Polish Fulcrums and British Eurofighter Typhoons provide Baltic Air Policing from Lithuania.
The RAF and the Polish Air Force have taken over the four-month rotation of Baltic Air Policing since the beginning of the month.
The task, usually undertaken with four fighter planes, aims to provide air defense for those NATO member states that have no fighter jets of their own to secure their airspaces: Lithuania, Estonia and Latvia.
The RAF has committed to the operation four Typhoon FGR4 aircraft, whereas the Polish Air Force has deployed four Mig-29 Fulcrum fighters. Both contingents operate from Siauliai Air Base, Lithunia, where the two air forces occupy areas located at the opposite ends of the runway.
The aircraft are kept armed and ready to take-off as quickly as possible in what is known Quick Reaction Alert (QRA) service.
NATO planes deployed to Lithuania, are often scrambled to intercept Russian planes flying to/from Kaliningrad oblast, performing long-range missions around Scandinavia and the British Isles, or simply spying in the Baltic.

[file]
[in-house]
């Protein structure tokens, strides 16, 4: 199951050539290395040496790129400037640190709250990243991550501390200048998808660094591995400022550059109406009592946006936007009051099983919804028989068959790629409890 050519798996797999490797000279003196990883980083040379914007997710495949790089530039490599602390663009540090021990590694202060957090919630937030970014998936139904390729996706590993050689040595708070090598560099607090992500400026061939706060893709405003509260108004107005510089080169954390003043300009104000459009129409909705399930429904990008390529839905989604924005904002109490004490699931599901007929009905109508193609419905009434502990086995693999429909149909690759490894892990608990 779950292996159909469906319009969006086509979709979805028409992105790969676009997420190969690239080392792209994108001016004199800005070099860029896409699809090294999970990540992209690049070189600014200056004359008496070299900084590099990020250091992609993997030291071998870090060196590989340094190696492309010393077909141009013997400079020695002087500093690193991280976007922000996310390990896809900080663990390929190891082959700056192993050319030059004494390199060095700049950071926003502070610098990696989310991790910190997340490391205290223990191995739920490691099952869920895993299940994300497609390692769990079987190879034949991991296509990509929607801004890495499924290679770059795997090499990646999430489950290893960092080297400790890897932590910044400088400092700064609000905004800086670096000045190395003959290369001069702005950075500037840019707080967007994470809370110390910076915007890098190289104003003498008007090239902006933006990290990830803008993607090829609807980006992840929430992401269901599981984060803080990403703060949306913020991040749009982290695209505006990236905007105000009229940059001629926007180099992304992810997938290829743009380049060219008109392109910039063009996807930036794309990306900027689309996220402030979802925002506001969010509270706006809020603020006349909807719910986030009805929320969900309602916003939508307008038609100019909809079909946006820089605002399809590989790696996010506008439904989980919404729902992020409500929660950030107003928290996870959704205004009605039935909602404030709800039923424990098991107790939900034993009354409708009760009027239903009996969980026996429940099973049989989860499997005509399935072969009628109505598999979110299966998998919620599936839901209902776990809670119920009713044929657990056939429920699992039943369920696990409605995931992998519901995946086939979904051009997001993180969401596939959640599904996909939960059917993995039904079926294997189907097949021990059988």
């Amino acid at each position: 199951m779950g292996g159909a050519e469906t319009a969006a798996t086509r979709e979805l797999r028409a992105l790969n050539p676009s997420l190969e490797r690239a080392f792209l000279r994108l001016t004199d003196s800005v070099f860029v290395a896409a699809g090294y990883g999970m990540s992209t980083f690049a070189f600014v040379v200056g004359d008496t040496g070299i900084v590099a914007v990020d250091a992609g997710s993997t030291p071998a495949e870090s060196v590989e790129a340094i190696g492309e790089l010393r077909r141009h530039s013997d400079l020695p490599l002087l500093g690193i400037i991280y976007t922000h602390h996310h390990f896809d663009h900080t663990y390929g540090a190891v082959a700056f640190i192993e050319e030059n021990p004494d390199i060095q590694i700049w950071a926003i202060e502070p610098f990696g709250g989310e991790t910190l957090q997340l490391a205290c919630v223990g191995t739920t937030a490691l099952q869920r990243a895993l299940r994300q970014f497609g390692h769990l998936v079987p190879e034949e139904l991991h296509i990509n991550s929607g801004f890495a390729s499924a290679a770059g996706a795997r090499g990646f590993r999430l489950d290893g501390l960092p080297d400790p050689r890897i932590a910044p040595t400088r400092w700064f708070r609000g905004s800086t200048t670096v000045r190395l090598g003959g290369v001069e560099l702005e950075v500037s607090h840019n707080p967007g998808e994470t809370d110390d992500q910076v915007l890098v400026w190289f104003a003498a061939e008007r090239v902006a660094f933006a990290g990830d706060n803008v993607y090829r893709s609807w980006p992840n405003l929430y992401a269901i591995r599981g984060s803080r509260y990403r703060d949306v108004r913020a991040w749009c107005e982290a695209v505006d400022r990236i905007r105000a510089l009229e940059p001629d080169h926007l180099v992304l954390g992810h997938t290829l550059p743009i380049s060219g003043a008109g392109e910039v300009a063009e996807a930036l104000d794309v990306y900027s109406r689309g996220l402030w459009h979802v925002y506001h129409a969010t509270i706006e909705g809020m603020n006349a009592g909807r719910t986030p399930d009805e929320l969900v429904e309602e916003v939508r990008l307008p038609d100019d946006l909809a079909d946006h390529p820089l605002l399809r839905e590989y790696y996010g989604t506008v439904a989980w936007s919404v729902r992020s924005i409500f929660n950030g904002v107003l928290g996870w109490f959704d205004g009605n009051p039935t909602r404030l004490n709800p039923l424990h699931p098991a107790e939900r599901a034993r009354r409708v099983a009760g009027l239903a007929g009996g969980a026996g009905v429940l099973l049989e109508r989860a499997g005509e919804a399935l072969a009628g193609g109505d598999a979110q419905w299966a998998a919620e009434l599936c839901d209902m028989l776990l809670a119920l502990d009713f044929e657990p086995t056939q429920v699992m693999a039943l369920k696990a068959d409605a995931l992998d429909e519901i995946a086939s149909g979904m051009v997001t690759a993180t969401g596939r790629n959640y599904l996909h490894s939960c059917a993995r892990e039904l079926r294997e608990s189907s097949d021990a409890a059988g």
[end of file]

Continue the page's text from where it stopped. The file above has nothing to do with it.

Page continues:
Tension is quite high in this period: the already frequent close encounters between NATO interceptors and Russian planes have become even more frequent, since Russia invaded Crimea.
On May 15, Mig-29 jets scrambled to intercept two Russian Air Force Su-27s over the Baltic Sea.
RAF pilots taking part in the Baltic Air Policing have already flown QRA missions from the UK, as pilot Flight Lieutenant Tim Pye, a member of 3(Fighter) Squadron who are the lead squadron on the deployment, explained on the RAF website:
“My first interception was of a pair of Russian Tu-22 Backfire bombers approaching UK airspace which was both tense and exciting at the same time. I also scrambled against two Russian Navy Su-27 Flankers launched from an aircraft carrier but on that occasion the fighters turned away as we approached.”
The Polish and Royal Air Force detachments have taken over the task from the U.S. Air Force’s 48th Fighter Wing and their F-15C Eagle aircraft.
Image credit: NATO